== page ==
Multnomah County to ‘close out,’ revamp transitional home for Black women leaving prison after evaluator’s critical report
Multnomah County plans to completely revamp its first transitional residential program for Black women leaving prison after a critical report described a climate of “fear and mistrust,” poor communication and the “tokenization of Black people.”
The independent evaluation of operations at the Diane Wade House proved a brutal blow to a program that the county rolled out in April 2019 with much fanfare as a one-of-a-kind, desperately needed service.
Meagan Call-Cummings, an assistant professor at Virginia’s George Mason University, interviewed 42 people between August and October and recommended that no new women be referred to the house until its problems are addressed.
Only two women are living in the 38-bed Gresham property now.
The county is likely to suspend future referrals and close out the current facility, as it works to seek a new provider and new location that will cater to fewer women, said Erika Preuitt, director of the county’s Department of Community Justice.
“It is the overall finding of this evaluation that if Multnomah County leaders and policymakers, as well as senior leaders within DCJ (Department of Community Justice), do not begin this racial reckoning immediately and in profoundly real and deeply uncomfortable ways, the Diane Wade House will not be successful, its lofty goals will not be reached, and Black women involved in the justice system will once again be left to fend for themselves amidst structures and systems that are set up for them to fail,” Call-Cummings wrote.
The county commissioned the professor to conduct the evaluation. She submitted her report, obtained by The Oregonian/OregonLive, to representatives of the county’s Local Public Safety Coordinating Council in November, but the council hasn’t made it public.
While some women told Call-Cummings the Diane Wade House provided a safe space for them to feel empowered as they work to return to the community, others said it seemed as if senior managers were trying “to save face” when the program wasn’t successful. Some probation officers said they felt pressured to refer women to the house, though they didn’t believe it would be a good fit, particularly those with mental illness.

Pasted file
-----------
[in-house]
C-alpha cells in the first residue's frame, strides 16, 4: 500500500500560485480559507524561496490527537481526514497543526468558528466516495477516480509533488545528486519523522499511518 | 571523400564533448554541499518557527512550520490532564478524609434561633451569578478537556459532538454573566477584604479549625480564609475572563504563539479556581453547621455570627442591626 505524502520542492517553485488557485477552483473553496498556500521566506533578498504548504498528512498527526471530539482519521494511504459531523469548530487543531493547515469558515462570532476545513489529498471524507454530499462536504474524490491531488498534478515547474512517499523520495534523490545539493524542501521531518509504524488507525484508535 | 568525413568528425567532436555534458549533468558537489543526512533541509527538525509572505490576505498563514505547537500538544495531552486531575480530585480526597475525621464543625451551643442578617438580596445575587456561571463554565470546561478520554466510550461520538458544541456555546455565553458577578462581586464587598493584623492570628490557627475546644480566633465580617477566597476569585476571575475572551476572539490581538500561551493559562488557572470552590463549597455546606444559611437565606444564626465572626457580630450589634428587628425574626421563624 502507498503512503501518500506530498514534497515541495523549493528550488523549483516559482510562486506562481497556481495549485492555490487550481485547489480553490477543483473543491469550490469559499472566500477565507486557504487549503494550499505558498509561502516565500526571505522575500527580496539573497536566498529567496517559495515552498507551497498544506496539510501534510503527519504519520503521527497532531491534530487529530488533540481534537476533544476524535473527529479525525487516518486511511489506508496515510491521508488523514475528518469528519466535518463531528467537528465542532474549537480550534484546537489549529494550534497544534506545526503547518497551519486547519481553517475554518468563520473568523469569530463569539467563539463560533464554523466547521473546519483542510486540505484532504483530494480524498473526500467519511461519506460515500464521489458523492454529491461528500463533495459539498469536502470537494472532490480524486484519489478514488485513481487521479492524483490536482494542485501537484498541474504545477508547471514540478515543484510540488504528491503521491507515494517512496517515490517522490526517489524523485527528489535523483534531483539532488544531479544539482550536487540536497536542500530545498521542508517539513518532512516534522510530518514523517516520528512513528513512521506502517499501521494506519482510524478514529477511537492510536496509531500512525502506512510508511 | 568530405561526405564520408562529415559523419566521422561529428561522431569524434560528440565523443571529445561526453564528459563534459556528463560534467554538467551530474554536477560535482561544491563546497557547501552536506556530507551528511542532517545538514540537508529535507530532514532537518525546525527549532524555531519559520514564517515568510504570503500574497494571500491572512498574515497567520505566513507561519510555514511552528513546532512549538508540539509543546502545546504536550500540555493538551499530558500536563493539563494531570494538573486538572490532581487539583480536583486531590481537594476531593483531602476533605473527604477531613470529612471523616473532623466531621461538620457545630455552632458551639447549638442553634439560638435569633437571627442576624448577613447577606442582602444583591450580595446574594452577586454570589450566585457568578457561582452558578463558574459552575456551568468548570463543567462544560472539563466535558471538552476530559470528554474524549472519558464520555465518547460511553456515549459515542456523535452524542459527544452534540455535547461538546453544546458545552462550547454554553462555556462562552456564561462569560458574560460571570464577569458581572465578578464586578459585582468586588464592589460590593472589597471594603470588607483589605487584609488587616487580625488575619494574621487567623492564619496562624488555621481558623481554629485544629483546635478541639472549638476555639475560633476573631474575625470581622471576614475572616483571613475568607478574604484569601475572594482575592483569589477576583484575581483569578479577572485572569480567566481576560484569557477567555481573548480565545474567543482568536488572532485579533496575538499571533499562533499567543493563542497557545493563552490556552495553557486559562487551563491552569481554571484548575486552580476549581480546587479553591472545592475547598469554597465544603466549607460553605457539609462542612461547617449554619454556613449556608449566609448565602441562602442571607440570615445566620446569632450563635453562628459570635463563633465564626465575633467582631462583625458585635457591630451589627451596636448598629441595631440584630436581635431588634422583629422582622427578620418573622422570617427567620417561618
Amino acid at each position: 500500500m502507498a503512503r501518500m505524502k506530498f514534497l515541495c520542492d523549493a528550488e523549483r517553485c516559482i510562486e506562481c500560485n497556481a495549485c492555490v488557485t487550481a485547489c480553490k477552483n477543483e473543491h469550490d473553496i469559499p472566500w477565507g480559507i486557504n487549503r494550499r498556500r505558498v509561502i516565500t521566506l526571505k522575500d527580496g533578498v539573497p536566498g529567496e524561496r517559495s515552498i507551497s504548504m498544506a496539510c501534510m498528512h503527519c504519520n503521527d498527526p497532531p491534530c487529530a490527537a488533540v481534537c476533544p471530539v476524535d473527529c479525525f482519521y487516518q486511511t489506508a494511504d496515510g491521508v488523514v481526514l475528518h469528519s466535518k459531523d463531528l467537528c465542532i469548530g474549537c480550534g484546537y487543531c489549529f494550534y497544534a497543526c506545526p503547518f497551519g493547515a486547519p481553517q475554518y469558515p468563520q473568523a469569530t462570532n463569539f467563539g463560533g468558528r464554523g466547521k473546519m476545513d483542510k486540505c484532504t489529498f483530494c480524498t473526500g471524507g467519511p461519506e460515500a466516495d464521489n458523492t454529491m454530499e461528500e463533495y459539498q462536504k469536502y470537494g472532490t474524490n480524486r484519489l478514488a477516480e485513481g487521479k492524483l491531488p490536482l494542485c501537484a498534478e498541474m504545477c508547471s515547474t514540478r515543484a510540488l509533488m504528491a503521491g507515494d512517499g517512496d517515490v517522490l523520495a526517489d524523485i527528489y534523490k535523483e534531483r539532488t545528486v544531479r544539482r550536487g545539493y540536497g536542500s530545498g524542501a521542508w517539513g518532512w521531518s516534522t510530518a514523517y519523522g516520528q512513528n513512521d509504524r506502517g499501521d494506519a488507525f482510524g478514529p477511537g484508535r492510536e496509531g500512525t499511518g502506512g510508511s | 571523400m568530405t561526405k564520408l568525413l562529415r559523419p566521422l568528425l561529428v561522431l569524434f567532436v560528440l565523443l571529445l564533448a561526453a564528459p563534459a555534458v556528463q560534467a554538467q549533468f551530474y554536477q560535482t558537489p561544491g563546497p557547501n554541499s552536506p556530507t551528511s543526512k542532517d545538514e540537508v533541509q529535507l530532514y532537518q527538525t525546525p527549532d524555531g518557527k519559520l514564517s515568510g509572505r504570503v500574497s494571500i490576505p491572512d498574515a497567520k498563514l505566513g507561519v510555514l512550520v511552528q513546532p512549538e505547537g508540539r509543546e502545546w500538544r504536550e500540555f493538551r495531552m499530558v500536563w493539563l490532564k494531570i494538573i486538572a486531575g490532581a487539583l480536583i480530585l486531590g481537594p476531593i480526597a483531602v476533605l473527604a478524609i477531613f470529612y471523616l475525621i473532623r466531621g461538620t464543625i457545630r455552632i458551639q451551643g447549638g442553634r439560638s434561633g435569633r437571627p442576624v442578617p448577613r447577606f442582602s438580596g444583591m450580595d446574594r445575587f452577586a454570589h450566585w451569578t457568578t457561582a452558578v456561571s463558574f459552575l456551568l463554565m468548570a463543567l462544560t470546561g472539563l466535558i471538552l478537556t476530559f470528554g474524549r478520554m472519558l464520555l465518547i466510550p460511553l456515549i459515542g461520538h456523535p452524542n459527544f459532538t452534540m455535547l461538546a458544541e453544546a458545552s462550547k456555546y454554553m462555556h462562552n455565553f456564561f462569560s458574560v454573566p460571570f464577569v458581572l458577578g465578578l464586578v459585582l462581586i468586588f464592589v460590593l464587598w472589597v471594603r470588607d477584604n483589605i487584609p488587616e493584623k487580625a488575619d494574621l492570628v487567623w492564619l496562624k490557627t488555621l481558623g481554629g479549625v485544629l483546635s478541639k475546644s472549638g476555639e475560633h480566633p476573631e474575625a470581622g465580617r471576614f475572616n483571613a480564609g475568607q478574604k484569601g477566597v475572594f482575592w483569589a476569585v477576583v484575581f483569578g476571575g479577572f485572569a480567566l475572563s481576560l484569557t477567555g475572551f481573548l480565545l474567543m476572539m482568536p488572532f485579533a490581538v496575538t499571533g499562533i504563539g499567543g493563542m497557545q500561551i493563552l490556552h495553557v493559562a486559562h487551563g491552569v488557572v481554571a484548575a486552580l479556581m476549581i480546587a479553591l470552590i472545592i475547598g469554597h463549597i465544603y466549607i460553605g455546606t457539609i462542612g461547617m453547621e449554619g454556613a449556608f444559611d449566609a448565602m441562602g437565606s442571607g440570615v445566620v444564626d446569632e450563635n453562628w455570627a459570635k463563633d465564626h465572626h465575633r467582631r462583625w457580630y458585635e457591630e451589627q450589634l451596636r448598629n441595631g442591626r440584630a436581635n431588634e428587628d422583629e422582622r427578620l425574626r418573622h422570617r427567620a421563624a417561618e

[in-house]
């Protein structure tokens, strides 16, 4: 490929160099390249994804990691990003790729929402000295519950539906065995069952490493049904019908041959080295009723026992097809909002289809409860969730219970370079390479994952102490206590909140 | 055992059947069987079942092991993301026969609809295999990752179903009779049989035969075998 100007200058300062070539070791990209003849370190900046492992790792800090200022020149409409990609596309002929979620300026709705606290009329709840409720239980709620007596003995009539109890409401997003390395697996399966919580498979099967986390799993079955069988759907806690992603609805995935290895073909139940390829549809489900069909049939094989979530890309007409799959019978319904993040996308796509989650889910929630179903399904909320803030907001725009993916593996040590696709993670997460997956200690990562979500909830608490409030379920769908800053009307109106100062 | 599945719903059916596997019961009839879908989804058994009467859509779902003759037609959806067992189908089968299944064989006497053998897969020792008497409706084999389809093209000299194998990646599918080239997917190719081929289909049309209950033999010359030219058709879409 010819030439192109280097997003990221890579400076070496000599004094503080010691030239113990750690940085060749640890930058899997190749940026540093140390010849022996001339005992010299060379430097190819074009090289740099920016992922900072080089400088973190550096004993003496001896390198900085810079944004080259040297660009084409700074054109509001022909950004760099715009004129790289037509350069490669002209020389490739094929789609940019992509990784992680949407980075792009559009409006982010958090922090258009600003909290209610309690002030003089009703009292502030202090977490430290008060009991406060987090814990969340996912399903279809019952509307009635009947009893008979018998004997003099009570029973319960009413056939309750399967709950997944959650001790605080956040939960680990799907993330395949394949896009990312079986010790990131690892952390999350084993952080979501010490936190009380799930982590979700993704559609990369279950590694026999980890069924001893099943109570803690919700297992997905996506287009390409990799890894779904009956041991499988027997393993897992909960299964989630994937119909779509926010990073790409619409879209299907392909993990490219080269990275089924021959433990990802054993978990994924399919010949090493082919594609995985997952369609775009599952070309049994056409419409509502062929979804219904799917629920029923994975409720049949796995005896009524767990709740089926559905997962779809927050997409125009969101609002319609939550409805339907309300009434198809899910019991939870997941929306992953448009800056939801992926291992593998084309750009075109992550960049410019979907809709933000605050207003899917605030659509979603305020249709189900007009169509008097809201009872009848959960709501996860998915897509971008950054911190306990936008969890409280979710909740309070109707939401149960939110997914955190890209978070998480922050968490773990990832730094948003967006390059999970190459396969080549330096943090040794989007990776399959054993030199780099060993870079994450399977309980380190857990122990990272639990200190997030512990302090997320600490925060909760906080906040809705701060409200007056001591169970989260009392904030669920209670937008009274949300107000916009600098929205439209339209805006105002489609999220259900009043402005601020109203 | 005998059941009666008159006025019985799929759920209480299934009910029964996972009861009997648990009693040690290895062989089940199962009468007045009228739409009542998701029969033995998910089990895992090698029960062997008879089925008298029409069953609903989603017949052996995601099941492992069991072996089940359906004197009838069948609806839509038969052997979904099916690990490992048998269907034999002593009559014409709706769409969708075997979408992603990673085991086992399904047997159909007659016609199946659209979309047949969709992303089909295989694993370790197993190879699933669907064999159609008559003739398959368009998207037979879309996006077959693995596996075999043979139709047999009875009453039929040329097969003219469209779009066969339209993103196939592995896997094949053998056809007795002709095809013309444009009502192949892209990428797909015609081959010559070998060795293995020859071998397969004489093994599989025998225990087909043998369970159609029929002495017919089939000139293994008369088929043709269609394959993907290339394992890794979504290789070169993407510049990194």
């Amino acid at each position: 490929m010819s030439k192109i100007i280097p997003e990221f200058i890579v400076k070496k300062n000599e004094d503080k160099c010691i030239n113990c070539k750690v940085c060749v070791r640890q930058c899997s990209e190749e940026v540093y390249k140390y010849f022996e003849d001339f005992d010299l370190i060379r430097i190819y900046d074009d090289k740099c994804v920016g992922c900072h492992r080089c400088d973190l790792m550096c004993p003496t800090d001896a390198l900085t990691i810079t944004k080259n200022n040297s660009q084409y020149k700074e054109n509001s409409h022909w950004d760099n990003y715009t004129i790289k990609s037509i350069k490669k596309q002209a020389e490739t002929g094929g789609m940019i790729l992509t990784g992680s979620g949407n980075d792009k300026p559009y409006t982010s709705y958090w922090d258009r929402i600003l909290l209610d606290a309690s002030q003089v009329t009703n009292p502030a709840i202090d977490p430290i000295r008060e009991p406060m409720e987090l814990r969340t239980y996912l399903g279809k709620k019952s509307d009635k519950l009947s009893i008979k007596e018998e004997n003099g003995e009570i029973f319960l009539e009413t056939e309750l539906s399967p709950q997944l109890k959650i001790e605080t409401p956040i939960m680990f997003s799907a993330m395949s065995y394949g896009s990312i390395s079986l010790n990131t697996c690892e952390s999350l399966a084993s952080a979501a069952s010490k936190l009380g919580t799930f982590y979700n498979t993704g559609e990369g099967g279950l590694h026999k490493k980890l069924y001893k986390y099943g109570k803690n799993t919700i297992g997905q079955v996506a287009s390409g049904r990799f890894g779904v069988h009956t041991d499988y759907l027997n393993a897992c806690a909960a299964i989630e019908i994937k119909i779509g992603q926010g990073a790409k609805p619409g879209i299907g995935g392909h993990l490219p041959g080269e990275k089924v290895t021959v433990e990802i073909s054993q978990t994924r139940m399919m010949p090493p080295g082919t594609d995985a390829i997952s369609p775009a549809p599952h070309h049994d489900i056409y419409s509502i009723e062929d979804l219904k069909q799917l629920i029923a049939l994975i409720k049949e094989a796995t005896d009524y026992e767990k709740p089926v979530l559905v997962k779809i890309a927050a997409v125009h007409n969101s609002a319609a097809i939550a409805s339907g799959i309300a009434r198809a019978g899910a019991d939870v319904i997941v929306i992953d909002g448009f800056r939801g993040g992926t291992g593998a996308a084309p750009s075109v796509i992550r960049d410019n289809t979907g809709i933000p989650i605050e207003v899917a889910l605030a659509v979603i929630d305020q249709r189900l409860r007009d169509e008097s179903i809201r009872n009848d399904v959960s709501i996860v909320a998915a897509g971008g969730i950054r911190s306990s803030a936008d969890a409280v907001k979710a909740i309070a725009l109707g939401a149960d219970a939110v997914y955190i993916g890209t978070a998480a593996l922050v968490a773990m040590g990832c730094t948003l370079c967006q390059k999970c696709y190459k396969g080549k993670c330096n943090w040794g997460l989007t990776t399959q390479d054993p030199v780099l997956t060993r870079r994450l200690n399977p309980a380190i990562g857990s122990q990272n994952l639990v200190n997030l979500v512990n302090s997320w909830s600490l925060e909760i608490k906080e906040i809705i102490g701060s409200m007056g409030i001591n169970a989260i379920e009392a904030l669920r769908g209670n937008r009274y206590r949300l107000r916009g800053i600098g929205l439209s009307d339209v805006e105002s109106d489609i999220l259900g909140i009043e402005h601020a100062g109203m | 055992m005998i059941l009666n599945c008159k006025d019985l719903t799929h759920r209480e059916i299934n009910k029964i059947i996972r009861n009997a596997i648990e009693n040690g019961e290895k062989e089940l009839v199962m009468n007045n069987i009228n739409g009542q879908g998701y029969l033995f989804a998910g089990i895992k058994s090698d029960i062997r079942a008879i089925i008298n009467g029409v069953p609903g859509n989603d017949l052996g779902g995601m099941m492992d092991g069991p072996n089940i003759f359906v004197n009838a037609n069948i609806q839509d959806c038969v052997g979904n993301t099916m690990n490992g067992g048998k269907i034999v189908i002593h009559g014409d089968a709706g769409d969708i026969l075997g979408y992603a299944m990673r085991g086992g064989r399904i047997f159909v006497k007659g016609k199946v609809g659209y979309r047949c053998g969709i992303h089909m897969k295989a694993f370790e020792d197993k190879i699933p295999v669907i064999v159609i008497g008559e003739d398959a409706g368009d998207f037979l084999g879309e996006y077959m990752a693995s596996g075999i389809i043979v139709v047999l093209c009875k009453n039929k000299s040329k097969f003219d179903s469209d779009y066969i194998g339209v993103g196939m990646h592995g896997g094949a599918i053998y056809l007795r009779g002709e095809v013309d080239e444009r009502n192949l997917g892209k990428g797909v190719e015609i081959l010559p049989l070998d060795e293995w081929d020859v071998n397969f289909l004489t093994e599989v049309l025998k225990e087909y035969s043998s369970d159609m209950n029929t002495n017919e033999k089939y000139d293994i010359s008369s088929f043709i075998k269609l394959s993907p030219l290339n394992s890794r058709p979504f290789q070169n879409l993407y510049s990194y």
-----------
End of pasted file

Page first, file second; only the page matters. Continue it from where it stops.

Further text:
Preuitt said the county plans to “ramp down” the program and put out a request for proposals this spring for another provider to run a reimagined Diane Wade House that operates out of a home setting instead.
“The county and DCJ are absolutely committed to providing this resource in our community,” she said.
The county will work with an already-established community advisory board to address concerns highlighted in the report and explore its recommendations, Preuitt said. Antoinette Edwards, a leader in the city’s Black community, is now working for the county as a facilitator of the community board.
“In the next phase of the Diane Wade House, we want it to be strongly grounded in the community,” Preuitt said.
An outside evaluator identified as problems with the Diane Wade House its dormitory-style housing that resembles institutional living and its Gresham location far from family and social service supports for many of the residents.
The program is for Black women on probation or coming out of prison and run by women who have gone through the criminal justice system themselves. Since it opened, 89 women were referred to the home. Residents were to be able to stay at the house for up to six months, and be connected to mental health resources, drug and alcohol treatment, future housing and classes on parenting, job and life skills. While it was to be geared toward Black women, all women were eligible for referral to stay there.
It’s named after a county parole and probation officer who worked from May 1999 until October 2010 and worked to uplift Black women in the criminal justice system. She died in 2010 from a seizure.
The report’s findings back up many of the allegations raised by former program manager, O’Nesha Cochran, who was fired just three weeks after the Diane Wade House opened in 2019.
Cochran, along with former employees Sonja Freeman and Shalontelle White-Preston, are suing Bridges to Change, the nonprofit managing the house. Freeman and White-Preston resigned two months after Cochran’s termination. They’re seeking $2 million in damages, alleging their former employer subjected them to a racially hostile work environment, “tokenized them’’ and exploited their labor.